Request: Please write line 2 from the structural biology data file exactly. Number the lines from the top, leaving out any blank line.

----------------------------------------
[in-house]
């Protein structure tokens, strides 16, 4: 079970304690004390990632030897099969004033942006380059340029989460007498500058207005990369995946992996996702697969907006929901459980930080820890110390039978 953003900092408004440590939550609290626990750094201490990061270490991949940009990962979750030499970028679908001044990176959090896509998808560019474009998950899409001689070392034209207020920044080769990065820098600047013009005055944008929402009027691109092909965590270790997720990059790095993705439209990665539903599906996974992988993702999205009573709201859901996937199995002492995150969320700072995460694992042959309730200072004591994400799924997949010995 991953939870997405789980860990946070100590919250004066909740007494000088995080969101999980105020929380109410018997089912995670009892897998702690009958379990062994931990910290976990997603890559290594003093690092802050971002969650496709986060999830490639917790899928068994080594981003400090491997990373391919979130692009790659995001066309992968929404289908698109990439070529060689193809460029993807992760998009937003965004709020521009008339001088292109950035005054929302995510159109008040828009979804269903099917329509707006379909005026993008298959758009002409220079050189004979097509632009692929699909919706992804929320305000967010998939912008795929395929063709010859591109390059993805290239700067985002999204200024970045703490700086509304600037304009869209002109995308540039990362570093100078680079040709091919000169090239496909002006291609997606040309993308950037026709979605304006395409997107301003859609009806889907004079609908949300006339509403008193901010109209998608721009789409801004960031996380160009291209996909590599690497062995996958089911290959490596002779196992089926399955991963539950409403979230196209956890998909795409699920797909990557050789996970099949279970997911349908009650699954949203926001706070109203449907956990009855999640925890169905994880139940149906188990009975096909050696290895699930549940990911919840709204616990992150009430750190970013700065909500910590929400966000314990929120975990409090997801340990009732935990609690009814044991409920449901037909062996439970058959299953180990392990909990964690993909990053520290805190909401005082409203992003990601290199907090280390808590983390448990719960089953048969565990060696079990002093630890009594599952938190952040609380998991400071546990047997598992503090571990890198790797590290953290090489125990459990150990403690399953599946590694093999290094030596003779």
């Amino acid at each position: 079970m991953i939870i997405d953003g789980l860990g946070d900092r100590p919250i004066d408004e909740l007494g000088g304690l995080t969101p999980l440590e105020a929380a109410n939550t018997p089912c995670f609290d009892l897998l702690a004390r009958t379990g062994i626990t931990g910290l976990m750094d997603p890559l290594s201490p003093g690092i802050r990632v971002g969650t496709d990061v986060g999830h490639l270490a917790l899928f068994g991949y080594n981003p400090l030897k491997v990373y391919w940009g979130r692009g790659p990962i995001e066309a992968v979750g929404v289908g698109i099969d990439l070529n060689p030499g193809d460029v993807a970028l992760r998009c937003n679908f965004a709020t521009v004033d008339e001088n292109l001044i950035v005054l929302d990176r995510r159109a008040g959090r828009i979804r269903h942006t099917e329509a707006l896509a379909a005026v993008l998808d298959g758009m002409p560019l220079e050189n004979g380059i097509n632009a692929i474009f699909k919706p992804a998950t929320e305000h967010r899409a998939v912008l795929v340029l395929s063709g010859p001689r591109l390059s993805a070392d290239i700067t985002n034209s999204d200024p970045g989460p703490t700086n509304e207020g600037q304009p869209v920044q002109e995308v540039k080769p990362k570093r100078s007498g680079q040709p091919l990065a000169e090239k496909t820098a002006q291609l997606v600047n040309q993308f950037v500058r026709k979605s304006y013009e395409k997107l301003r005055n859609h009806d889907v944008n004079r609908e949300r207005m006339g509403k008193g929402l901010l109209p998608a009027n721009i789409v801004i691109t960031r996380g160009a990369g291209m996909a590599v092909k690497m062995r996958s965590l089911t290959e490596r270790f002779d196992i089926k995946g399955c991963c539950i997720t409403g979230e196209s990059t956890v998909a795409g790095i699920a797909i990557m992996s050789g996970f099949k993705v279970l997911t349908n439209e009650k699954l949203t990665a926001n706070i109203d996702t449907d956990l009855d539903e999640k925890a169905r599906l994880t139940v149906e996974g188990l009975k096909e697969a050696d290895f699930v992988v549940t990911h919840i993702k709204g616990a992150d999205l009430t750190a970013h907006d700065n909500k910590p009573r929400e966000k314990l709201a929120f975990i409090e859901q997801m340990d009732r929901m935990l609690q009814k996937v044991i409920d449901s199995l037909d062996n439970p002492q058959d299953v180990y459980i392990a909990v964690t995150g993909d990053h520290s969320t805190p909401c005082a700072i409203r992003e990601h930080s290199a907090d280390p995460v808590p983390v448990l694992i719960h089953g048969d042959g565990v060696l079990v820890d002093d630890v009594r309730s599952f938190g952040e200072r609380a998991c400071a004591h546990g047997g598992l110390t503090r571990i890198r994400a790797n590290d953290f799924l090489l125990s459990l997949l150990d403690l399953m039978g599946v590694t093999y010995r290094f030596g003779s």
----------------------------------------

């Protein structure tokens, strides 16, 4: 079970304690004390990632030897099969004033942006380059340029989460007498500058207005990369995946992996996702697969907006929901459980930080820890110390039978 953003900092408004440590939550609290626990750094201490990061270490991949940009990962979750030499970028679908001044990176959090896509998808560019474009998950899409001689070392034209207020920044080769990065820098600047013009005055944008929402009027691109092909965590270790997720990059790095993705439209990665539903599906996974992988993702999205009573709201859901996937199995002492995150969320700072995460694992042959309730200072004591994400799924997949010995 991953939870997405789980860990946070100590919250004066909740007494000088995080969101999980105020929380109410018997089912995670009892897998702690009958379990062994931990910290976990997603890559290594003093690092802050971002969650496709986060999830490639917790899928068994080594981003400090491997990373391919979130692009790659995001066309992968929404289908698109990439070529060689193809460029993807992760998009937003965004709020521009008339001088292109950035005054929302995510159109008040828009979804269903099917329509707006379909005026993008298959758009002409220079050189004979097509632009692929699909919706992804929320305000967010998939912008795929395929063709010859591109390059993805290239700067985002999204200024970045703490700086509304600037304009869209002109995308540039990362570093100078680079040709091919000169090239496909002006291609997606040309993308950037026709979605304006395409997107301003859609009806889907004079609908949300006339509403008193901010109209998608721009789409801004960031996380160009291209996909590599690497062995996958089911290959490596002779196992089926399955991963539950409403979230196209956890998909795409699920797909990557050789996970099949279970997911349908009650699954949203926001706070109203449907956990009855999640925890169905994880139940149906188990009975096909050696290895699930549940990911919840709204616990992150009430750190970013700065909500910590929400966000314990929120975990409090997801340990009732935990609690009814044991409920449901037909062996439970058959299953180990392990909990964690993909990053520290805190909401005082409203992003990601290199907090280390808590983390448990719960089953048969565990060696079990002093630890009594599952938190952040609380998991400071546990047997598992503090571990890198790797590290953290090489125990459990150990403690399953599946590694093999290094030596003779």